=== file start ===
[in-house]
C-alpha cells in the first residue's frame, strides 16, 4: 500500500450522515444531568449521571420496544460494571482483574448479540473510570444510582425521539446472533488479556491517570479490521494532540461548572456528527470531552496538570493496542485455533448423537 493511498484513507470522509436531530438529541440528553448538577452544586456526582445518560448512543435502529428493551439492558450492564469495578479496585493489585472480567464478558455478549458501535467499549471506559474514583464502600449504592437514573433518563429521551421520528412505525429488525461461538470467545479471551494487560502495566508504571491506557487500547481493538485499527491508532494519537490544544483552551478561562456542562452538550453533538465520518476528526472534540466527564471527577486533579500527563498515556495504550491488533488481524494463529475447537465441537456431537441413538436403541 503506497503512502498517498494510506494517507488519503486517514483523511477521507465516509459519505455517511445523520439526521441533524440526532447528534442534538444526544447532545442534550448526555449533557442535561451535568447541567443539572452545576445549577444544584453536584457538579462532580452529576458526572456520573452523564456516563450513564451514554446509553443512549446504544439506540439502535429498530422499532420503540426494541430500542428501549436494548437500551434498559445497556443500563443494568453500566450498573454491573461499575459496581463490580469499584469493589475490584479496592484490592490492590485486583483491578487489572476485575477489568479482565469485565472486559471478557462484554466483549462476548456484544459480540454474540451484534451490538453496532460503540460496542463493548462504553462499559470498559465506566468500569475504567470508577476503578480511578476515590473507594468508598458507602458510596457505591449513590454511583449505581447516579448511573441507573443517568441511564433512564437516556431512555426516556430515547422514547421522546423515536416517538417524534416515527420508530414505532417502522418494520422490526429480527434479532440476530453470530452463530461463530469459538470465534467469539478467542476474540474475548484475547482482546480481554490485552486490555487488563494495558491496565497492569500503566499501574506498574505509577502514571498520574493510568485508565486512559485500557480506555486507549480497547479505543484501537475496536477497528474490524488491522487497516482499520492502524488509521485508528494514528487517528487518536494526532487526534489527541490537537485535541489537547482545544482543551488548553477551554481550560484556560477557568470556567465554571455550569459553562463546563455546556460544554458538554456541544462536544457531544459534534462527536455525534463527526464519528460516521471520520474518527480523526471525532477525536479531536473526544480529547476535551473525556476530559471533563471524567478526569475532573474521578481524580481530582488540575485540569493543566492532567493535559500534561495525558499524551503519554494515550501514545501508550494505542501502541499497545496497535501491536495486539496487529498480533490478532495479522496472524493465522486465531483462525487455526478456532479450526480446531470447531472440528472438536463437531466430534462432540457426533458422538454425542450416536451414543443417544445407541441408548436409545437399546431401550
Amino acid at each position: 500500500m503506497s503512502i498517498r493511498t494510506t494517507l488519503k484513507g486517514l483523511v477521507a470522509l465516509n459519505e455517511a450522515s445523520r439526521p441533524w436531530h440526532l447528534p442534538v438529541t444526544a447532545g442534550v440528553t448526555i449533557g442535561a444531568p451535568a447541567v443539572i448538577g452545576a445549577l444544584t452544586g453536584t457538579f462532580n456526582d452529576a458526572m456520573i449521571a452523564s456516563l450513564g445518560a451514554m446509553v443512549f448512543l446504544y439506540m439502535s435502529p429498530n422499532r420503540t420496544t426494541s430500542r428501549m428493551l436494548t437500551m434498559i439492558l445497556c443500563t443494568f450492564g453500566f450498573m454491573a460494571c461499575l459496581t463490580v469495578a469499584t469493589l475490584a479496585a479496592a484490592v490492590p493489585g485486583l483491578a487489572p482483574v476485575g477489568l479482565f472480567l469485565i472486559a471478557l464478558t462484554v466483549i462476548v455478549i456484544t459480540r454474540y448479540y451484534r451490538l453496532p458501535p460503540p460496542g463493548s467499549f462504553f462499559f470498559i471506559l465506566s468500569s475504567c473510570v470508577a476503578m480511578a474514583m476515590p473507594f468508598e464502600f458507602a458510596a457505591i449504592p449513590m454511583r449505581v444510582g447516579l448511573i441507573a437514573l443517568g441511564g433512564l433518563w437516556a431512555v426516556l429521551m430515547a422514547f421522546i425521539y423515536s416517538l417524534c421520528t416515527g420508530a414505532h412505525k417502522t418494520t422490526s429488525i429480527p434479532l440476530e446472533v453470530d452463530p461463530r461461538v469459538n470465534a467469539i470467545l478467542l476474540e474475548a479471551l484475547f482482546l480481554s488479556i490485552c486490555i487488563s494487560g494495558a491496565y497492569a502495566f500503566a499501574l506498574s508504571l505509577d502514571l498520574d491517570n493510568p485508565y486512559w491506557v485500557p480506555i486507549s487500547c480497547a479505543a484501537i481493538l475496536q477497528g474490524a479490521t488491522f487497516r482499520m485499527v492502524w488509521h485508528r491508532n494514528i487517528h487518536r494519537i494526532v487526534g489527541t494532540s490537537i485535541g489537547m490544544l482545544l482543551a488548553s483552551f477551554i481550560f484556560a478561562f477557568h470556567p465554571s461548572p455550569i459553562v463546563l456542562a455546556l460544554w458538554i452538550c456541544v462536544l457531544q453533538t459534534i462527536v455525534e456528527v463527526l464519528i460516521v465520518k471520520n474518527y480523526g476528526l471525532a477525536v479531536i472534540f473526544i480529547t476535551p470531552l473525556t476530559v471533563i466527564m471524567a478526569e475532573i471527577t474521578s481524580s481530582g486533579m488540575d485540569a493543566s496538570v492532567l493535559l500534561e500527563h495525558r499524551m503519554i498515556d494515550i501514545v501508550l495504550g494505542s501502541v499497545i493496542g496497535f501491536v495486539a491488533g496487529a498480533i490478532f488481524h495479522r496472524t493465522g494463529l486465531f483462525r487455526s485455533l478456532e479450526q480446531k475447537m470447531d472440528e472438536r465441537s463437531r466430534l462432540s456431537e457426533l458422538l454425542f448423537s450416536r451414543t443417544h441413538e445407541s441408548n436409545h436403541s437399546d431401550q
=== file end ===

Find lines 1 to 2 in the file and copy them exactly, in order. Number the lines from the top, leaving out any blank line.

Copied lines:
[in-house]
C-alpha cells in the first residue's frame, strides 16, 4: 500500500450522515444531568449521571420496544460494571482483574448479540473510570444510582425521539446472533488479556491517570479490521494532540461548572456528527470531552496538570493496542485455533448423537 493511498484513507470522509436531530438529541440528553448538577452544586456526582445518560448512543435502529428493551439492558450492564469495578479496585493489585472480567464478558455478549458501535467499549471506559474514583464502600449504592437514573433518563429521551421520528412505525429488525461461538470467545479471551494487560502495566508504571491506557487500547481493538485499527491508532494519537490544544483552551478561562456542562452538550453533538465520518476528526472534540466527564471527577486533579500527563498515556495504550491488533488481524494463529475447537465441537456431537441413538436403541 503506497503512502498517498494510506494517507488519503486517514483523511477521507465516509459519505455517511445523520439526521441533524440526532447528534442534538444526544447532545442534550448526555449533557442535561451535568447541567443539572452545576445549577444544584453536584457538579462532580452529576458526572456520573452523564456516563450513564451514554446509553443512549446504544439506540439502535429498530422499532420503540426494541430500542428501549436494548437500551434498559445497556443500563443494568453500566450498573454491573461499575459496581463490580469499584469493589475490584479496592484490592490492590485486583483491578487489572476485575477489568479482565469485565472486559471478557462484554466483549462476548456484544459480540454474540451484534451490538453496532460503540460496542463493548462504553462499559470498559465506566468500569475504567470508577476503578480511578476515590473507594468508598458507602458510596457505591449513590454511583449505581447516579448511573441507573443517568441511564433512564437516556431512555426516556430515547422514547421522546423515536416517538417524534416515527420508530414505532417502522418494520422490526429480527434479532440476530453470530452463530461463530469459538470465534467469539478467542476474540474475548484475547482482546480481554490485552486490555487488563494495558491496565497492569500503566499501574506498574505509577502514571498520574493510568485508565486512559485500557480506555486507549480497547479505543484501537475496536477497528474490524488491522487497516482499520492502524488509521485508528494514528487517528487518536494526532487526534489527541490537537485535541489537547482545544482543551488548553477551554481550560484556560477557568470556567465554571455550569459553562463546563455546556460544554458538554456541544462536544457531544459534534462527536455525534463527526464519528460516521471520520474518527480523526471525532477525536479531536473526544480529547476535551473525556476530559471533563471524567478526569475532573474521578481524580481530582488540575485540569493543566492532567493535559500534561495525558499524551503519554494515550501514545501508550494505542501502541499497545496497535501491536495486539496487529498480533490478532495479522496472524493465522486465531483462525487455526478456532479450526480446531470447531472440528472438536463437531466430534462432540457426533458422538454425542450416536451414543443417544445407541441408548436409545437399546431401550